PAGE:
Responsibility for white-collar criminal offenses often comes down to a combination of impact, intent and knowledge. Those committing fraud or embezzlement may create fake paper trails to cover their tracks or may involve others in their schemes so that it is harder for investigators to directly tie them to specific acts of financial misconduct.
As someone involved in a white-collar criminal investigation or facing charges, how you present your circumstances can have a major impact on your defense options. Unfortunately, inaccurate ideas about body language can hurt people who are facing criminal accusations.
Your nerves can work against you in an interview
People with anxiety disorders and those who are more introverted may give off signs implying they feel guilty or they have not told the truth when in fact they just are not ready to handle police questioning. Too often, officers leap to conclusions based on someone’s appearance, but research makes it clear that even the best-trained professionals are not skilled at detecting liars.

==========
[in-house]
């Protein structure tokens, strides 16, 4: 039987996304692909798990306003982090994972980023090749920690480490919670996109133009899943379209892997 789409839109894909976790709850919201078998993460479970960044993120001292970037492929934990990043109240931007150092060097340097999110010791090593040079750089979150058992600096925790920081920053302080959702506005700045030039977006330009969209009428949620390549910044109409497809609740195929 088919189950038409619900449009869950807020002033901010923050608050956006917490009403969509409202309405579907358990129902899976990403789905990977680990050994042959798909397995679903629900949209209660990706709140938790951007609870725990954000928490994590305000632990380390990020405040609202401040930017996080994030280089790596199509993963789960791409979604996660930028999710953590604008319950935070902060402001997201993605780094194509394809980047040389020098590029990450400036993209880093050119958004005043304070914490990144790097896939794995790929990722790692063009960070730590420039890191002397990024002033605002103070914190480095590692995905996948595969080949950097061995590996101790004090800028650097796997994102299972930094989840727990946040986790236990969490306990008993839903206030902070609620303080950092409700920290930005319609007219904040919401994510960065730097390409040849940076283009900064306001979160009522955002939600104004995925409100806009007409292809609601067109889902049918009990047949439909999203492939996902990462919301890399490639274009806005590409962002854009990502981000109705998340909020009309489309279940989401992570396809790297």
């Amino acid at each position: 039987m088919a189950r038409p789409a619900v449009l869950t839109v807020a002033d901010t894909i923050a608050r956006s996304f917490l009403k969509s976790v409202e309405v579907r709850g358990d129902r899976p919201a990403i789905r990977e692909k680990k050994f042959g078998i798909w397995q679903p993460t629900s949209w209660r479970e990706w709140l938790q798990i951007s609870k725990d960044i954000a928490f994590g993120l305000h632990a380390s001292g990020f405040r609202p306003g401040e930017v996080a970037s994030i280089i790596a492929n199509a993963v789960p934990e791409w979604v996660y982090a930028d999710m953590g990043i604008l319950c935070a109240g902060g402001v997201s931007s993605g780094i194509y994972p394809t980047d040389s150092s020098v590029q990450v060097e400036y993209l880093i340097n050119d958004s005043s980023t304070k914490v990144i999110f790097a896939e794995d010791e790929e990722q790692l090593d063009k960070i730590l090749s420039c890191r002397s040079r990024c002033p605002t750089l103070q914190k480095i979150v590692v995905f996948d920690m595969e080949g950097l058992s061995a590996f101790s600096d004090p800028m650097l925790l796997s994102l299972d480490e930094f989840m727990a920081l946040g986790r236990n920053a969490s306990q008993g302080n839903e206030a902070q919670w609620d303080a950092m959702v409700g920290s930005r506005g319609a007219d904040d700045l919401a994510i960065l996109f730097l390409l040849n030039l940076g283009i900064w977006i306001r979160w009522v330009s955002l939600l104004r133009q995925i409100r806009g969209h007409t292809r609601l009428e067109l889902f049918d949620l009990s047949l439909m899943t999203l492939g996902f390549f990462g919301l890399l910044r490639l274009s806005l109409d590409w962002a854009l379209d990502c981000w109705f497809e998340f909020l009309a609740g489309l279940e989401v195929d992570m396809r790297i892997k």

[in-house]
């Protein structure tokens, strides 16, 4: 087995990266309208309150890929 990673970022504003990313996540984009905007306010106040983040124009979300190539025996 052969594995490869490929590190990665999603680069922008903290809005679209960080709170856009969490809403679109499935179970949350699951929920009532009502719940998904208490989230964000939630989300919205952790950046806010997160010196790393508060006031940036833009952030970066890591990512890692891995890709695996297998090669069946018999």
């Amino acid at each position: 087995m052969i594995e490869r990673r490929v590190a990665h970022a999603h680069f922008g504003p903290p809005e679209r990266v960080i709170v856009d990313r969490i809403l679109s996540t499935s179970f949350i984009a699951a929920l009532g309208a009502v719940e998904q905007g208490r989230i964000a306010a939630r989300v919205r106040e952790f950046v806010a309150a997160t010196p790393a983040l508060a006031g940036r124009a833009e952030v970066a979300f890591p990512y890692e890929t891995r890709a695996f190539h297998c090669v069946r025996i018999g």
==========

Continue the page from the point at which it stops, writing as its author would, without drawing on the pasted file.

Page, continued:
Criminal courts usually do not allow the use of evidence based on lie detectors because research has shown that people with serious personality or mental health disorders can manipulate the testing process and pass without presenting any signs of lying. On the other hand, someone who is anxious might look like a liar based on their bodily responses when in fact they are just nervous.
Even without a lie detector test, misconceptions about body language may lead investigators to suspect someone who truly had no involvement in a criminal scheme. An officer’s testimony about your behavior could have a strong impact on the case against you.
Police interviews can be risky
Minimizing police interactions helps protect you from misunderstandings. Even if you have nothing to hide, invoking your right to remain silent and your right to a lawyer’s assistance could help you avoid a scenario in which your body language or natural expressions of nervousness lead to assumptions of your guilt. You may also need to challenge the state’s interpretation of your behavior if it comes up later in court.
Knowing and asserting your rights will be the first step in successfully defending against white-collar criminal charges.